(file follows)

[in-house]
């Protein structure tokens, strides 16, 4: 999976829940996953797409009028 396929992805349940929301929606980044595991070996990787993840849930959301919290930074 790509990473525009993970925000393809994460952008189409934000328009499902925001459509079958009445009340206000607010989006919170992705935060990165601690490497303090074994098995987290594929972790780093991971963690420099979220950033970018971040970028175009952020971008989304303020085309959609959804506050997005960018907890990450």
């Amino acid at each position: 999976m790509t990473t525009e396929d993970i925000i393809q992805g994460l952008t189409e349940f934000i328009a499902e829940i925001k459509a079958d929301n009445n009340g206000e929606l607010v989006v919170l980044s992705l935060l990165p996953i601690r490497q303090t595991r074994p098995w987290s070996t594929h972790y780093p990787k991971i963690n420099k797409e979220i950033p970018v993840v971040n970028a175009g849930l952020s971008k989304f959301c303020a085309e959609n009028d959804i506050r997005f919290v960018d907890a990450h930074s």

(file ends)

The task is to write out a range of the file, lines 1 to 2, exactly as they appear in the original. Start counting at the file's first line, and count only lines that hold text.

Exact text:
[in-house]
């Protein structure tokens, strides 16, 4: 999976829940996953797409009028 396929992805349940929301929606980044595991070996990787993840849930959301919290930074 790509990473525009993970925000393809994460952008189409934000328009499902925001459509079958009445009340206000607010989006919170992705935060990165601690490497303090074994098995987290594929972790780093991971963690420099979220950033970018971040970028175009952020971008989304303020085309959609959804506050997005960018907890990450």